Plus, if you're not a young artist you might have other things to think about like romantic relationships, children, pets or even (gasp) vacations and relaxation time! What's an ambitious artist to do?
Above all, here's the issue: you have to want it enough. You have to want it so much that other things don't matter.
You have to want it so much that you're willing to forego television, movies, sleep, nights out with friends or exercise. You have to be willing to sacrifice a lot of what you want right now for what you want your life to look like in the future.
You don't have to totally neglect yourself or let everything go, but you have to want it so much that you wake up thinking about art and go to sleep thinking about art.
If you have a good job, or even an okay job, you have to ask yourself: do I really want to become an artist full time?
It's a hassle. You're going to work long, grueling hours with little to show - probably for years before you have a big enough nest egg to quit and enough collector interest to keep up your momentum.
Lisa Call is an example of an artist with a great day job who still has a day job and an active social life. She does her art when she's not working, and she's perfectly fine with that. You can have that life. There is nothing wrong with that - Abundant Artists find joy and fulfillment with the life that they want.
Still with me? You're sure you want the life of a full-time artist? Before I share my thoughts, here are a couple of good quotes from artists I mentioned above.
Matt Leblanc - "When I was working full time and working on building my art business, I was always telling people that I was training for a business marathon. If it doesn't hurt and you don't feel like stopping, then you are not working hard enough to succeed."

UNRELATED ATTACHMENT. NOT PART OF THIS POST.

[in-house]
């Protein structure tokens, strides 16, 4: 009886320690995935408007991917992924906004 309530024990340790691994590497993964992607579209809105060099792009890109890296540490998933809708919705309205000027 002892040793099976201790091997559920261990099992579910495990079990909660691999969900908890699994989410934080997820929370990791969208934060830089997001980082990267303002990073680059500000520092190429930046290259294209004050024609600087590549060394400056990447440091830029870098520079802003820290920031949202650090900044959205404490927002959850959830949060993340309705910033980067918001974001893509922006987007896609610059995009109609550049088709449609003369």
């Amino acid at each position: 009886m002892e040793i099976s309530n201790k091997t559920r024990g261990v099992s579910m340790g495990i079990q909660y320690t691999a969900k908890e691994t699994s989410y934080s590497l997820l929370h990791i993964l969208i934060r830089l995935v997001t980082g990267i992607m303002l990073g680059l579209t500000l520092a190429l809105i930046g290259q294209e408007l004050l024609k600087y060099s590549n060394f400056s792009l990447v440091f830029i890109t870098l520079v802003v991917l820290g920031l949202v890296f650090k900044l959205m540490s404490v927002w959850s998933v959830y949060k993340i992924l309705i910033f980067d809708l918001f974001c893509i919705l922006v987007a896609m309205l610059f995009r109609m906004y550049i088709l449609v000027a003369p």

Hugh Mcleod - "If you accept the pain, it cannot hurt you."
Kelly Rae Roberts - "Starting an art biz while stilling working a day job is absolutely possible. You'll need a few things: a vision for what you're working toward, passion as fuel, and commitment to go the distance one small step at a time."
Matt, Hugh and Kelly Rae are all artists that worked demanding day jobs while building their art business. Notice that they don't sugar coat what it takes. Most of the artists I talk to don't spend enough time on the business side of their art business. You may prefer to be in the studio, but if you're not making enough money from your art to live on, then you need to spend more time marketing and selling - it's really that simple.
Matt told me once that he spends 50% of his time on the business side of his art. More when his Fusion show is coming up. After talking to dozens of artists who've made the full-time day job to full-time artist transition, here's what I've learned:
Having your own art business can be the most fulfilling thing. It's an incredible feeling to realize that you will pay your rent by selling paintings that came from your own brain and hand. If this is truly your passion, then you will find a way to do it.
This article is courtesy of Cory HuffCory Huff is a digital strategist specializing in helping artists learn to sell their art online. His Big Hairy Audacious Goal: help 1000 artists create a full-time living from their art. You can view more blog posts like these and get a free gift for ArtPal artists here: https://theabundantartist.com/start-here/